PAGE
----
Adhesion mechanisms of curli subunit CsgA to abiotic surfaces

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Science Advances  18 Nov 2016:
Vol. 2, no. 11, e1600998
DOI: 10.1126/sciadv.1600998

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Curli fibers are functional amyloids that play a key role in biofilm structure and adhesion to various surfaces. Strong bioinspired adhesives comprising curli fibers have recently been created; however, the mechanisms curli uses to attach onto abiotic surfaces are still uncharacterized. Toward a materials-by-design approach for curli-based adhesives and multifunctional materials, we examine curli subunit adsorption onto graphene and silica surfaces through atomistic simulation. We find that both structural features and sequence influence adhesive strength, enabling the CsgA subunit to adhere strongly to both polar and nonpolar surfaces. Specifically, flexible regions facilitate adhesion to both surfaces, charged and polar residues (Arg, Lys, and Gln) enable strong interactions with silica, and six-carbon aromatic rings (Tyr and Phe) adsorb strongly to graphene. We find that adsorption not only lowers molecular mobility but also leads to loss of secondary structure, factors that must be well balanced for effective surface attachment. Both events appear to propagate through the CsgA structure as correlated motion between clusters of residues, often H-bonded between rows on adjacent β strands. To quantify this, we present a correlation analysis approach to detecting collective motion between residue groups. We find that certain clusters of residues have a higher impact on the stability of the rest of the protein structure, often polar and bulky groups within the helix core. These findings lend insight into bacterial adhesion mechanisms and reveal strategies for theory-driven design of engineered curli fibers that harness point mutations and conjugates for stronger adhesion.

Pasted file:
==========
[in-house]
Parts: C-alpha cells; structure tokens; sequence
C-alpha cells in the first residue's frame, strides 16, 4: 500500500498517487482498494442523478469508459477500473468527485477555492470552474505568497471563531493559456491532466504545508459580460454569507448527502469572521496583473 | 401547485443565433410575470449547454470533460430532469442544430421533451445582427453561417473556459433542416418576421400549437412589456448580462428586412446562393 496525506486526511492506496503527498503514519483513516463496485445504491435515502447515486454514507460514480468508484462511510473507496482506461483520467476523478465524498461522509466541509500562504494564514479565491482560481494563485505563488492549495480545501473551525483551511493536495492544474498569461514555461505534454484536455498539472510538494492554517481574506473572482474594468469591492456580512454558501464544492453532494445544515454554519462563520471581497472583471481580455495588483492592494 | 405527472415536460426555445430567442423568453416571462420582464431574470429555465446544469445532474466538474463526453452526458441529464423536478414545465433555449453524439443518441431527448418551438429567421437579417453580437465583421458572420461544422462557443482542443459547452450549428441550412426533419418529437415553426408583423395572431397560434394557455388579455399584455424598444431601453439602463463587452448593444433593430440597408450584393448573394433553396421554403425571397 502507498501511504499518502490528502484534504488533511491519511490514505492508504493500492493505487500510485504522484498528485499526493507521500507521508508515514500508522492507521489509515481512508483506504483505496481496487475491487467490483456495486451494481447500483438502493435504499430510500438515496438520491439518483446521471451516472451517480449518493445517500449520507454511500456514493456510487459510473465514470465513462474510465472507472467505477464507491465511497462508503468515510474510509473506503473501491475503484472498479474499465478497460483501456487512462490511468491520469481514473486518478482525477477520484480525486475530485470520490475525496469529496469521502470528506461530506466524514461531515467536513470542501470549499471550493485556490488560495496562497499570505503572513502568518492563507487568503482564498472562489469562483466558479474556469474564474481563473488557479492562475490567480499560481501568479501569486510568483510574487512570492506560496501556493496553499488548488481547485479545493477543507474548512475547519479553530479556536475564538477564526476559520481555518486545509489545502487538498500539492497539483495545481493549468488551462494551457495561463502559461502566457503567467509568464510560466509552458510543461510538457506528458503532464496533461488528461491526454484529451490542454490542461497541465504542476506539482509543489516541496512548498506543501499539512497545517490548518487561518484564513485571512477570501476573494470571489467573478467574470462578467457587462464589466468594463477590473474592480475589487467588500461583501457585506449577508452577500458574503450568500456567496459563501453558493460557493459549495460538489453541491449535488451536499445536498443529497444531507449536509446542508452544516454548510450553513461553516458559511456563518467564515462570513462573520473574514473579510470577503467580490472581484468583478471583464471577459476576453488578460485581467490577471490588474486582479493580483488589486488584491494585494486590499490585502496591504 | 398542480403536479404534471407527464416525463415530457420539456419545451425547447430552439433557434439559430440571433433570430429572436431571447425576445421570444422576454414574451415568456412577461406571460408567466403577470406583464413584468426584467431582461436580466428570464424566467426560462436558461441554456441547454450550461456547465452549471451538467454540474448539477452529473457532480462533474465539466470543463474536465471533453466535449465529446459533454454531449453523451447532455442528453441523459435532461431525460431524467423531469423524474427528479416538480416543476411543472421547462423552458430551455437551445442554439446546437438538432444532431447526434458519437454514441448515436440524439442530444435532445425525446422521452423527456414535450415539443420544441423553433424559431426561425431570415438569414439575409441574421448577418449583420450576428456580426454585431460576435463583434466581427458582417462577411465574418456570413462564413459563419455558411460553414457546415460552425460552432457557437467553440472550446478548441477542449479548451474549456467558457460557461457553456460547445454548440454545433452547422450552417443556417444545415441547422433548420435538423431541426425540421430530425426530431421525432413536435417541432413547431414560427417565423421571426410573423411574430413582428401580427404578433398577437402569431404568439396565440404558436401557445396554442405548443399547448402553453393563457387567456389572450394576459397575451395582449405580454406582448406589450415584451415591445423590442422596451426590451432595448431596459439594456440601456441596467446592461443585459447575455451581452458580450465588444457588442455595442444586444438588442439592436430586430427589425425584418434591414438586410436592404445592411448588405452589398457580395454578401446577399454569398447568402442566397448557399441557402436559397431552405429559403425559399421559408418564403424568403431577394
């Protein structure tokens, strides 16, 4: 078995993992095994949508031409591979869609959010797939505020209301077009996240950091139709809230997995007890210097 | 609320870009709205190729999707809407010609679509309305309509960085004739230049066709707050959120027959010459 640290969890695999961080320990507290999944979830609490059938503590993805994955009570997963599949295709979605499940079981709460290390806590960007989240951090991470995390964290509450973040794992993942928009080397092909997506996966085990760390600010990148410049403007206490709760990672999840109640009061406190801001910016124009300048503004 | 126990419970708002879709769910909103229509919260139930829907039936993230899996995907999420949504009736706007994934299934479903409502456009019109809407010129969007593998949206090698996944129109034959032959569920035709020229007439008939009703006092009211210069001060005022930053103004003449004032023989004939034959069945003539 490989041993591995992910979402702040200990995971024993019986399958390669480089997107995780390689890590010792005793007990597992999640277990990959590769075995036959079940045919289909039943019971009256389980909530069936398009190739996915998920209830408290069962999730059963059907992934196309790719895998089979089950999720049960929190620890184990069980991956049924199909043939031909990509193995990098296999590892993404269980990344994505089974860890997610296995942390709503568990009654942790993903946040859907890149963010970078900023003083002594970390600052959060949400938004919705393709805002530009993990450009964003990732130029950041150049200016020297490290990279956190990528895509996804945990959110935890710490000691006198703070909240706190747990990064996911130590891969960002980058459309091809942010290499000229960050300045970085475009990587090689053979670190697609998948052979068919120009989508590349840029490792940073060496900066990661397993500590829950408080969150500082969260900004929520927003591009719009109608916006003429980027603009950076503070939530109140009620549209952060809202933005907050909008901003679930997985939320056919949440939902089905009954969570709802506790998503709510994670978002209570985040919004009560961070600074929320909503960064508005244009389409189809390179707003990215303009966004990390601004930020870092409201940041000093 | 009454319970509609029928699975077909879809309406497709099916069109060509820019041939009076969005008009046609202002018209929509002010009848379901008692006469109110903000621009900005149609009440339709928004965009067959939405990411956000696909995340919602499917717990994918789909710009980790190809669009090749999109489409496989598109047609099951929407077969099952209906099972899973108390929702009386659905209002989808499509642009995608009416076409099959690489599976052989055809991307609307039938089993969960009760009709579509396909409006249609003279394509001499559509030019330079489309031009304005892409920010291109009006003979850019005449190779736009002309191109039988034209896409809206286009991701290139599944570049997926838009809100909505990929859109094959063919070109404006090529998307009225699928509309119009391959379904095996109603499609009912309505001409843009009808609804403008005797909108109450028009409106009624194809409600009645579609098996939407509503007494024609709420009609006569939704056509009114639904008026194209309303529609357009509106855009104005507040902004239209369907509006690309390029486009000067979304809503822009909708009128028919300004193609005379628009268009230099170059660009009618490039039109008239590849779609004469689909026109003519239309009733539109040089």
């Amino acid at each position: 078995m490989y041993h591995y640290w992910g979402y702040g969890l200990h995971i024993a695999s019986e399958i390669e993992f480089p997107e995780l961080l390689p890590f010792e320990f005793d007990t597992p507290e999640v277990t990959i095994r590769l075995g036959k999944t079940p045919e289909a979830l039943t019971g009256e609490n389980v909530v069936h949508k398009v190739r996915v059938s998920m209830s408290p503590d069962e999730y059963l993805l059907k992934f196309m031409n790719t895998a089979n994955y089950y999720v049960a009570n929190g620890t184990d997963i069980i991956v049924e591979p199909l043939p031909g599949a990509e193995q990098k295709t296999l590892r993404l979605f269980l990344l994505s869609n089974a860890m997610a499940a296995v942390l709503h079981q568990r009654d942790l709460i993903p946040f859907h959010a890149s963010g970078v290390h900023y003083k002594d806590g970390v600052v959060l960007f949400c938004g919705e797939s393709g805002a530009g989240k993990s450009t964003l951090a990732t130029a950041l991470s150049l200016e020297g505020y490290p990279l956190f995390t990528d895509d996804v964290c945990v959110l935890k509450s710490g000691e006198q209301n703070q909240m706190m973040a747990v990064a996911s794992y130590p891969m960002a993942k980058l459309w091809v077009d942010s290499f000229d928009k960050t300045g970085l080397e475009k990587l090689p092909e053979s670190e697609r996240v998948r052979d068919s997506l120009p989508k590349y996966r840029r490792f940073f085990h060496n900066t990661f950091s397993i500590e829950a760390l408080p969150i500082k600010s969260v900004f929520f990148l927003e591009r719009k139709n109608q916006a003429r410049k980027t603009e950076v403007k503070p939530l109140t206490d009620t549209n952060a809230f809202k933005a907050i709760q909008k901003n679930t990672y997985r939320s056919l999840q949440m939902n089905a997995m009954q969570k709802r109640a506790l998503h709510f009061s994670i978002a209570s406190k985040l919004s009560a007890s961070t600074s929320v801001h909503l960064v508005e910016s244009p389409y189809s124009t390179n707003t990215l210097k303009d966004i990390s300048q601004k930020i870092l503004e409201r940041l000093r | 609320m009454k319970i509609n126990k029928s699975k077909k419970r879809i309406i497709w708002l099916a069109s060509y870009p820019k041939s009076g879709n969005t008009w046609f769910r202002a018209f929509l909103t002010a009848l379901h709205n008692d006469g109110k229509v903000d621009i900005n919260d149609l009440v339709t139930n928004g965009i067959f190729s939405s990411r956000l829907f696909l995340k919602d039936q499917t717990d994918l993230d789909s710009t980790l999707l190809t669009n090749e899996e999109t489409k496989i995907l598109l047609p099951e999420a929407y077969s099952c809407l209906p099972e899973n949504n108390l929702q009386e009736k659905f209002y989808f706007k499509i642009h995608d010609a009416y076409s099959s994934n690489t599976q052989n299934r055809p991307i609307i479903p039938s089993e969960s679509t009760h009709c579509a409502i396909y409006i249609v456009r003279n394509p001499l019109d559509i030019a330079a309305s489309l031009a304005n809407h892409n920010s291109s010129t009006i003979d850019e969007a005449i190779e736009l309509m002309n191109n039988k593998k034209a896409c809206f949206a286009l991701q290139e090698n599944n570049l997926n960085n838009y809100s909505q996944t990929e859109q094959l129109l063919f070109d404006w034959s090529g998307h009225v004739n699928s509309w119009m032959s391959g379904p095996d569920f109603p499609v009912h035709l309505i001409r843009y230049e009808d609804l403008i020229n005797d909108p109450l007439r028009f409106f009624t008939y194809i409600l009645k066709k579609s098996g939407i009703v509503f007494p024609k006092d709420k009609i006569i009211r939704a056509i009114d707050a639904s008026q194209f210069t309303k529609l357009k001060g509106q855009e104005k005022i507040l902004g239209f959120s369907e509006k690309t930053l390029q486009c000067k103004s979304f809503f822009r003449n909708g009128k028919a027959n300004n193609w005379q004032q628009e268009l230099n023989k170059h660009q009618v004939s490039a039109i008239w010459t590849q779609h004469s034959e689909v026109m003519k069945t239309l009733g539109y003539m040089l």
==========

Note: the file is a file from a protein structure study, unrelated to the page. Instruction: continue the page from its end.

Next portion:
• Curli
  • CsgA
  • adsorption
  • molecular dynamics
  • graphene
  • protein binding
  • biofilm
  • materials design
  • adhesives

This is an open-access article distributed under the terms of the Creative Commons Attribution-NonCommercial license, which permits use, distribution, and reproduction in any medium, so long as the resultant use is not for commercial advantage and provided the original work is properly cited.

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